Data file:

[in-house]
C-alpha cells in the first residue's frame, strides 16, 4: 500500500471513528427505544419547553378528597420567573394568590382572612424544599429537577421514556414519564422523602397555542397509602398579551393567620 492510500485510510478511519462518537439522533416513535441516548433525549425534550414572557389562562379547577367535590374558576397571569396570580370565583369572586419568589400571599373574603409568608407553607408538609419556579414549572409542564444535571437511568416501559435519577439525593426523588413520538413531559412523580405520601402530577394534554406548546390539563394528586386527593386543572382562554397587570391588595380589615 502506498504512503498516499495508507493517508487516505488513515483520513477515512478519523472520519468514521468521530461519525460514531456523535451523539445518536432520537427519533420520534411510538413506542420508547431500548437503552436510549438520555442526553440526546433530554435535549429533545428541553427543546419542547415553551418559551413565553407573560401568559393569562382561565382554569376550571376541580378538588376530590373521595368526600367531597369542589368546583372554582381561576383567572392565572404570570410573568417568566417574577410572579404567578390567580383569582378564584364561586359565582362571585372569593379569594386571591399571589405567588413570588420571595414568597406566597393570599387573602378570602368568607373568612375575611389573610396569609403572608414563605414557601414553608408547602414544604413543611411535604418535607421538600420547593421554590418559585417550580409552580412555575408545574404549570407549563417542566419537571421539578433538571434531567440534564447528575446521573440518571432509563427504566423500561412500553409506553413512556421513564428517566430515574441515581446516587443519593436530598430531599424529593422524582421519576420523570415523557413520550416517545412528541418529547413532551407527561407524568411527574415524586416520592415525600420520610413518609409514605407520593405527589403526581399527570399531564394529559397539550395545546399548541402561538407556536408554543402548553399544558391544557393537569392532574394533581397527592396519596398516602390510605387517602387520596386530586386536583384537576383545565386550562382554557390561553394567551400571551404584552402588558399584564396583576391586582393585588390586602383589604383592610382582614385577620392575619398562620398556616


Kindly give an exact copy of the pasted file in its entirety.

[in-house]
C-alpha cells in the first residue's frame, strides 16, 4: 500500500471513528427505544419547553378528597420567573394568590382572612424544599429537577421514556414519564422523602397555542397509602398579551393567620 492510500485510510478511519462518537439522533416513535441516548433525549425534550414572557389562562379547577367535590374558576397571569396570580370565583369572586419568589400571599373574603409568608407553607408538609419556579414549572409542564444535571437511568416501559435519577439525593426523588413520538413531559412523580405520601402530577394534554406548546390539563394528586386527593386543572382562554397587570391588595380589615 502506498504512503498516499495508507493517508487516505488513515483520513477515512478519523472520519468514521468521530461519525460514531456523535451523539445518536432520537427519533420520534411510538413506542420508547431500548437503552436510549438520555442526553440526546433530554435535549429533545428541553427543546419542547415553551418559551413565553407573560401568559393569562382561565382554569376550571376541580378538588376530590373521595368526600367531597369542589368546583372554582381561576383567572392565572404570570410573568417568566417574577410572579404567578390567580383569582378564584364561586359565582362571585372569593379569594386571591399571589405567588413570588420571595414568597406566597393570599387573602378570602368568607373568612375575611389573610396569609403572608414563605414557601414553608408547602414544604413543611411535604418535607421538600420547593421554590418559585417550580409552580412555575408545574404549570407549563417542566419537571421539578433538571434531567440534564447528575446521573440518571432509563427504566423500561412500553409506553413512556421513564428517566430515574441515581446516587443519593436530598430531599424529593422524582421519576420523570415523557413520550416517545412528541418529547413532551407527561407524568411527574415524586416520592415525600420520610413518609409514605407520593405527589403526581399527570399531564394529559397539550395545546399548541402561538407556536408554543402548553399544558391544557393537569392532574394533581397527592396519596398516602390510605387517602387520596386530586386536583384537576383545565386550562382554557390561553394567551400571551404584552402588558399584564396583576391586582393585588390586602383589604383592610382582614385577620392575619398562620398556616